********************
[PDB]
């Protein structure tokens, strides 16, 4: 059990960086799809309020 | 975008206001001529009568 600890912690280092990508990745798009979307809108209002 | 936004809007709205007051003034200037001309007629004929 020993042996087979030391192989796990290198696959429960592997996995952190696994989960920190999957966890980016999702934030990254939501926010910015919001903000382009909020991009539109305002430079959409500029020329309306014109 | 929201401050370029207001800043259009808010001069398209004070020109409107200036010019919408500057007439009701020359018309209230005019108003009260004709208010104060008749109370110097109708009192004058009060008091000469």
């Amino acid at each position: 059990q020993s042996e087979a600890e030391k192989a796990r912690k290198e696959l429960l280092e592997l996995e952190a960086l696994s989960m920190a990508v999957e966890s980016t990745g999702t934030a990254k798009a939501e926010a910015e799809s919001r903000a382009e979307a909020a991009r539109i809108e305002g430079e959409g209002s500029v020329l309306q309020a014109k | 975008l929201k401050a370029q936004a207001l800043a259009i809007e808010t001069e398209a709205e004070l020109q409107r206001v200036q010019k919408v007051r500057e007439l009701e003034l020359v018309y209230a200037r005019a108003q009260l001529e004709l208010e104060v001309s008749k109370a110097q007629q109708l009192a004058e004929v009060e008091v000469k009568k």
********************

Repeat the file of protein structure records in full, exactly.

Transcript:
[PDB]
């Protein structure tokens, strides 16, 4: 059990960086799809309020 | 975008206001001529009568 600890912690280092990508990745798009979307809108209002 | 936004809007709205007051003034200037001309007629004929 020993042996087979030391192989796990290198696959429960592997996995952190696994989960920190999957966890980016999702934030990254939501926010910015919001903000382009909020991009539109305002430079959409500029020329309306014109 | 929201401050370029207001800043259009808010001069398209004070020109409107200036010019919408500057007439009701020359018309209230005019108003009260004709208010104060008749109370110097109708009192004058009060008091000469």
């Amino acid at each position: 059990q020993s042996e087979a600890e030391k192989a796990r912690k290198e696959l429960l280092e592997l996995e952190a960086l696994s989960m920190a990508v999957e966890s980016t990745g999702t934030a990254k798009a939501e926010a910015e799809s919001r903000a382009e979307a909020a991009r539109i809108e305002g430079e959409g209002s500029v020329l309306q309020a014109k | 975008l929201k401050a370029q936004a207001l800043a259009i809007e808010t001069e398209a709205e004070l020109q409107r206001v200036q010019k919408v007051r500057e007439l009701e003034l020359v018309y209230a200037r005019a108003q009260l001529e004709l208010e104060v001309s008749k109370a110097q007629q109708l009192a004058e004929v009060e008091v000469k009568k």